10DLCs SMS aim to solve this specific issue as each business or organization would have their own dedicated number. At just a few dollars per month and ability to send high volumes of numbers, these commercial long codes are the perfect solution to the message volume and accountability issues.

Carriers like AT&T have explicitly come out and said that once 10DLC SMS is alive and working across all carrier networks, their plans are to sunset shared short codes. This was outlined in their latest code of conduct document however there has been no official word as to what that “wind down” process would look like. There’s also no time frames associated with it. AT&T has been the pioneer in proposing these changes to shared short codes as no other carriers have hinted at the same actions. It is likely, however, that the others will follow at some point. If and when AT&T decides to sunset shared short codes, there will be a “migration period” where users of shared codes will be able to secure their own dedicated short codes or move to 10DLC numbers.

New business opportunities

The cellular carriers are in the business of making money. Anyone who works in the mobile messaging space with any business intelligence can see the gaping hole of opportunity that lies between toll free numbers and short codes. Businesses need to send messages at scale. Currently they have very limited options. The product opportunity is as clear as day. What makes things even sweeter is that carriers make little money on existing long code messaging. They will make much more on 10DLC SMS messaging as the costs will be the same as short codes. Once it’s widely adopted and in use, people will naturally migrate their messaging traffic to this new commercial A2P channel even with the increase in rates. More dollars in the pockets of the carriers will keep the shareholders happy.

 

Features of 10DLC Numbers

Now that we understand what 10 DLC is, why the messaging industry is working to build it out, and the entire backstory, let’s take a closer look at what features and functionality we can expect to see with this new messaging channel.

Higher messaging throughput

With the new 10DLC numbers, we can expect to see much higher messaging throughput than we currently get on either local or toll-free long codes. While we know it won’t have the same capabilities as short codes regarding send rates, we do believe that it will satisfy most business needs as far as mass text messaging.

Lower costs

As stated before, 10DLC numbers, should be relatively low in cost compared to short codes and run only a few dollars per month per number. This one is not chiseled in stone yet however. As far as the cost per message, it will be more expensive that standard long code messaging but it won’t be any more than cost per message when sending with short codes.

A dedicated line

The new 10DLC text messaging solution will offer people the ability to have dedicated numbers. Again, this is pretty much due to their low cost. This will be a large plus however for those who want strict control of what types of messages are being sent with the number they use. One bad apple can’t spoil the bunch. Additionally, businesses will be able to provision their landlines as 10DLC numbers so that they can send and receive text messages with their existing numbers.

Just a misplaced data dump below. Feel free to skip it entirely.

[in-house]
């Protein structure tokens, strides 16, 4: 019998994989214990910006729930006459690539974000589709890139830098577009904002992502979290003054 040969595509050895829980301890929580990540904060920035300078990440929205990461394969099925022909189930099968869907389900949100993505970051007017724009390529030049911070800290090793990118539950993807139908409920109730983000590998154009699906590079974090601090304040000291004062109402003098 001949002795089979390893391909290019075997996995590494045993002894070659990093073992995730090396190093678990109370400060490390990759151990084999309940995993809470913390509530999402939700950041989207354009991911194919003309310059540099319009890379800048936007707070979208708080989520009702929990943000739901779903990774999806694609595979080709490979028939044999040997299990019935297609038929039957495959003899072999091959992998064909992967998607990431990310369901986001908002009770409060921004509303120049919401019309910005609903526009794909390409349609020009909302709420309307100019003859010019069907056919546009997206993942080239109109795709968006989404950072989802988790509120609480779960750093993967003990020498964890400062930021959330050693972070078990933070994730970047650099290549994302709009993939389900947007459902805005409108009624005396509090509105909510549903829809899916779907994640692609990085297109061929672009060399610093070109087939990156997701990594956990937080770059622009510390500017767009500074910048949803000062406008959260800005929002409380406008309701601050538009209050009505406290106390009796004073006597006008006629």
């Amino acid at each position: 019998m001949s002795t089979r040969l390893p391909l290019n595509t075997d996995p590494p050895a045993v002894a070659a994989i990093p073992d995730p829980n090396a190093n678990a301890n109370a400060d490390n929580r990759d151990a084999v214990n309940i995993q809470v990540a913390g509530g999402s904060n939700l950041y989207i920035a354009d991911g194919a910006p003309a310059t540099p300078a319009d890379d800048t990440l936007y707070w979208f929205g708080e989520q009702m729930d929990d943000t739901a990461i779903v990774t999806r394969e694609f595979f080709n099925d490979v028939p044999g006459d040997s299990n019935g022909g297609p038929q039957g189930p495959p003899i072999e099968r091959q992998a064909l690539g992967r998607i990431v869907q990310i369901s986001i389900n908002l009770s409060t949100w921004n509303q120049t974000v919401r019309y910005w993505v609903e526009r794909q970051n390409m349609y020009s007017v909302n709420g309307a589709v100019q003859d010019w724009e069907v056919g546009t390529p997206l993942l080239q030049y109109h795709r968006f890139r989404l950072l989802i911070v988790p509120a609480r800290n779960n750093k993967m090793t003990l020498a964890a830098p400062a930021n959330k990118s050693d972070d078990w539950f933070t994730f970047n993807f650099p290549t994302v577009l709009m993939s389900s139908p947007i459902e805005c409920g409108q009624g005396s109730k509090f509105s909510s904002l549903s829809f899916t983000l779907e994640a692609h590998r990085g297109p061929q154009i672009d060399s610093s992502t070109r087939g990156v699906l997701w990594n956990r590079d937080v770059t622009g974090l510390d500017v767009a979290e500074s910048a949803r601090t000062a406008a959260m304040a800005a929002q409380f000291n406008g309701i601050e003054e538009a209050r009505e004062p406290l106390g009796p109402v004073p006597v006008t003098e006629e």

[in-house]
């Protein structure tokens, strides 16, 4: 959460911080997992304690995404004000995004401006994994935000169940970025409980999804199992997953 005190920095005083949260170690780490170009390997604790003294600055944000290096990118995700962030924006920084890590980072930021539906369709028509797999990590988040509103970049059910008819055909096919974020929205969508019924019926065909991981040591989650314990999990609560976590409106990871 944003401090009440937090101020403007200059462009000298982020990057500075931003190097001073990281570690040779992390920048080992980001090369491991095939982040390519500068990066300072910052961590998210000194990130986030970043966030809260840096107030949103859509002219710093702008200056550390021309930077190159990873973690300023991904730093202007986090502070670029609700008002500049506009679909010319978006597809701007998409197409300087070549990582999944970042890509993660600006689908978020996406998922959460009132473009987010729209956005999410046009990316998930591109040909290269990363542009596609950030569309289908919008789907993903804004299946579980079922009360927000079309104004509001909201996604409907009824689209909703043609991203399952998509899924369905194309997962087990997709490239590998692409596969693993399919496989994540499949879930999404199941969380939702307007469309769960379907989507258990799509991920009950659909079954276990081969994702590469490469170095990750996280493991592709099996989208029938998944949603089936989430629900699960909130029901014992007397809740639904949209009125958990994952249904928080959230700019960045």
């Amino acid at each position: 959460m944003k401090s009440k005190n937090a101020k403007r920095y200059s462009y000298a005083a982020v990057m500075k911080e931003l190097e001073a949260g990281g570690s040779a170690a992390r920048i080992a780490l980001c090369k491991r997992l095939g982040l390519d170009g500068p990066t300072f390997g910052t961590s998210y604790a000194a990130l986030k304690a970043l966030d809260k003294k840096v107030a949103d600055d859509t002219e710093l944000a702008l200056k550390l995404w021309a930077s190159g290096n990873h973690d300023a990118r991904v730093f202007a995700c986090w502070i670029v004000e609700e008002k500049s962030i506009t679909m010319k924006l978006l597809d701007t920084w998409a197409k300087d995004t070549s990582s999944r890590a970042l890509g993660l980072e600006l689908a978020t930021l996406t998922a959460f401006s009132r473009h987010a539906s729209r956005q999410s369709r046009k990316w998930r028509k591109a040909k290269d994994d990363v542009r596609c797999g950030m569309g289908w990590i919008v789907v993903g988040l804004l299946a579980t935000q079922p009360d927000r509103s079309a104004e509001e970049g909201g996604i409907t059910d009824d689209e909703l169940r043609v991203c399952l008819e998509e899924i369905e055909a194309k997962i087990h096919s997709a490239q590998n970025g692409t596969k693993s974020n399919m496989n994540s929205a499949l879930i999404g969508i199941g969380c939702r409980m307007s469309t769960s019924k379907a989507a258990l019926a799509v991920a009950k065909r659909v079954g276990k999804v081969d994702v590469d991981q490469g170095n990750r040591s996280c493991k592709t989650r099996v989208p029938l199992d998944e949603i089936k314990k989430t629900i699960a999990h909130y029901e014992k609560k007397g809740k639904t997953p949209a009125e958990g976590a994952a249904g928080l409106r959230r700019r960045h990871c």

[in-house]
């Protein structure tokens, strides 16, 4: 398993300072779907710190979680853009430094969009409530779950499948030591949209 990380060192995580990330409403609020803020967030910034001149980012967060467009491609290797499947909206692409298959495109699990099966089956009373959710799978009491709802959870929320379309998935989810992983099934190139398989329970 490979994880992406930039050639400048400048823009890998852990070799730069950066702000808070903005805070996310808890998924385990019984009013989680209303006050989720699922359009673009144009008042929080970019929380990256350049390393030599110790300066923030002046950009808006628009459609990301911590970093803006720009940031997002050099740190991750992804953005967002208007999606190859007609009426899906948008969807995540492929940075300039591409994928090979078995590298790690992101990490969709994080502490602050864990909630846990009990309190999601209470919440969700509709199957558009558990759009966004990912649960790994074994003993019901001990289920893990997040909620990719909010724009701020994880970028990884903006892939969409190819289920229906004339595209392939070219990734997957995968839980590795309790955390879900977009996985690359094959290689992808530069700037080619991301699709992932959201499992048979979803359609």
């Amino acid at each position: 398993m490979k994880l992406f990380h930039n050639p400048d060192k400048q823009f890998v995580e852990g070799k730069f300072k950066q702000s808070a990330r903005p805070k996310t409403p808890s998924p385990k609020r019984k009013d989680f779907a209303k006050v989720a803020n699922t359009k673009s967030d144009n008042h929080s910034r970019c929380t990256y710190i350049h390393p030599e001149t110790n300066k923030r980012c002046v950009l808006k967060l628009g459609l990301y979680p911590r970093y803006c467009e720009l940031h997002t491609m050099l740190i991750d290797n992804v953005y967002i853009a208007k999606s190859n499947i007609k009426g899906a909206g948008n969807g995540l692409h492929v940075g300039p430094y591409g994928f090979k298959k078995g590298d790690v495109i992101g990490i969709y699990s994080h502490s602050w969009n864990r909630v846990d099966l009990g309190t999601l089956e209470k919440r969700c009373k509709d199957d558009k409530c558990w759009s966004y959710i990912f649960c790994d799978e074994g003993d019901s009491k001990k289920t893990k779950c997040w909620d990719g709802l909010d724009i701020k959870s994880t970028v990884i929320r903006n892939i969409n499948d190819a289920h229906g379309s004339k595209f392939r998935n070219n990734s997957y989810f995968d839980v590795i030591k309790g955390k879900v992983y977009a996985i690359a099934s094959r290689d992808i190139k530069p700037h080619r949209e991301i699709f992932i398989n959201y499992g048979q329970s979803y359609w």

Voice enabled

Aside from the messaging functionality and unlike short codes, the new 10DLC numbers are confirmed to support voice as well. This will allow you to send and receive text messages on the same number that people can simply pick up the phone and dial. This will help to create a much more cohesive experience for consumers who are interacting with their favorite businesses and brands.

The 10DLC Rollout

So we know that this new 10DLC messaging channel is not here yet but is just around the corner… so they say. Among the outstanding questions that are left, one big one is how the roll out / launch is going to work. As we saw in the early years of SMS, it’s won’t be that effective if all cellular carriers aren’t ready to play ball. When text messaging was first launched, it was much less effective than it is today as you could only send texts to people using your same network. So AT&T customers could only text other AT&T customers and no one else. The same is true for 10DLC messaging.

In order for commercial long codes to be truly effective in their purpose, each of the carriers will have to have their own 10DLC product ready and working. From what we can tell, there’s still some time before that happens. As things stand, Verizon tried to launch theirs on Feb 1st of this year but had to push their launch date back because of a lack of readiness. We anticipate another scheduled launch in Q2 however nothing concrete has surfaced. Once Verizon launches, the other carriers such as AT&T and T-Mobile are expected to follow but it might not be until 2020 for all of them to be up and running.

Only after each individual carrier has worked out their bugs and launched their version of 10DLC text messaging will businesses and organizations truly be able to take advantage of what it has to offer. It’s important that they all play nice with each other and realize that if they don’t work in harmony, the chances of success are much lower.

Overall, this new A2P SMS messaging channel is expected to be a game changer for many different industries. As we continue to evolve and explore new ways of leveraging messaging to communicate, so the businesses we interact with. 10DLC messaging will only help them to keep up.